This used to worry me, that I could effectively live a life without writing or acting, a real-world life with a rent-paying, 9-5 (mostly) job and all that comes with it. But the truth is? My summers are rarely ever nearly as satisfying as what I do for the rest of my year at UVic, learning through workshops, plays, acting classes, movement pieces, voice techniques… my summers feel like something away from myself, outside of the stream of my life. Like I go on hiatus until September.

The Questions

But how can I keep up a hard dedication to my crafts when I’m waking up at 7am and getting home at 6pm, tired to my bones and soaking wet from the rain and muddy streets? How can I focus on movement and voice warm-ups, on honing my body through training programs and work-outs, when I’m losing sleep week by week and already biking for a couple of hours every day as part of my commute? When, rather than being encircled by a fleet of eagerly encouraging classmates, I’m surrounded instead by my collection of video games and television shows; when I’m all ‘socialed out’ by the time I get home, and don’t feel a desire to go out and interact with my lovely theatre community?

I’m not saying this to go all boo hoo hoo, poor artist me… I’m genuinely asking. Because my past summers have been all about doing professional work and living a home-life hermitry. About being the average working stiff who earns his keep, then ‘relaxes’ his brief evenings away. Granted, that keep includes a year’s tuition and rent and such to help hold me through the school year (when I also work 15-20 hours a week), but still.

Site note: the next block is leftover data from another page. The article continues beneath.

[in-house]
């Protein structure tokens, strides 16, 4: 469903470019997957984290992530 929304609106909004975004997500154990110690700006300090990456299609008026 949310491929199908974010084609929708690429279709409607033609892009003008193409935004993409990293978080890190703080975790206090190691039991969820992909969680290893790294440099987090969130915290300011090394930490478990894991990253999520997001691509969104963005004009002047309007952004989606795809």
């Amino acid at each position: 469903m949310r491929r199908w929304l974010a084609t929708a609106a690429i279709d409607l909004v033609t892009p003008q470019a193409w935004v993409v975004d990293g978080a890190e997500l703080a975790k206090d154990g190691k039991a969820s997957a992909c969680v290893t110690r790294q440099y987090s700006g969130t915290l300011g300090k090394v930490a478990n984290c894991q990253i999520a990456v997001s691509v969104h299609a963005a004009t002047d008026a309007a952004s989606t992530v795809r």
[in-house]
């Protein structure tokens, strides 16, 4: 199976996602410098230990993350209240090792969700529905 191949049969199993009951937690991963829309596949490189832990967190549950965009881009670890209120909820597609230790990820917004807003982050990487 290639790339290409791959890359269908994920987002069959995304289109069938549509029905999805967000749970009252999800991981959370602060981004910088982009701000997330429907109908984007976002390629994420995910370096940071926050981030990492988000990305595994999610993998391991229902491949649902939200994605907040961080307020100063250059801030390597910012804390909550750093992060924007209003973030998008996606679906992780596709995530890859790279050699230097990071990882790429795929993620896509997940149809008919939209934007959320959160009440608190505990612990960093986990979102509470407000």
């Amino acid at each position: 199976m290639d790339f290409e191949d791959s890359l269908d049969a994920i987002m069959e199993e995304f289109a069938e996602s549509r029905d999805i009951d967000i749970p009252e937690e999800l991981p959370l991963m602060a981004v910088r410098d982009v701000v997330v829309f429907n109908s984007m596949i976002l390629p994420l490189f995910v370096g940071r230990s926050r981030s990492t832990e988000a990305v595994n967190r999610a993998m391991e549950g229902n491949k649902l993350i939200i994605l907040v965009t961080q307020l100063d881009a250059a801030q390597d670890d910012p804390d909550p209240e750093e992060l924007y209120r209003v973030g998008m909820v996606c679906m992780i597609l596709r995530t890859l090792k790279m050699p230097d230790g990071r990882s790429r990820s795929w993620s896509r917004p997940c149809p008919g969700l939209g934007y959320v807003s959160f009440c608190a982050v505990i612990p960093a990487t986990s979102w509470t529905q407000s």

I’ve been trying to solve this problem for years now.

My mind shouts to me to reach out to my community, to use my community’s positive pressures, like Graeme and his excellently thought-out work-out routine, like Impromaniacs shows, and like weekly writing groups. To corner myself into ensuring that I enter my final year at UVic armed with more than paid tuition, four unrelated months, and mostly-unrelated skills.

My sanity questions whether I can handle imposing more obligations on my schedule for a four-month-long stretch.

My dreams demand that I do better.

The Plea

I don’t have a tidy answer; no little epigram of wisdom to carry me through. So I’m asking: Any advice? What do you do to stay connected to your crafts in a full-time-job world?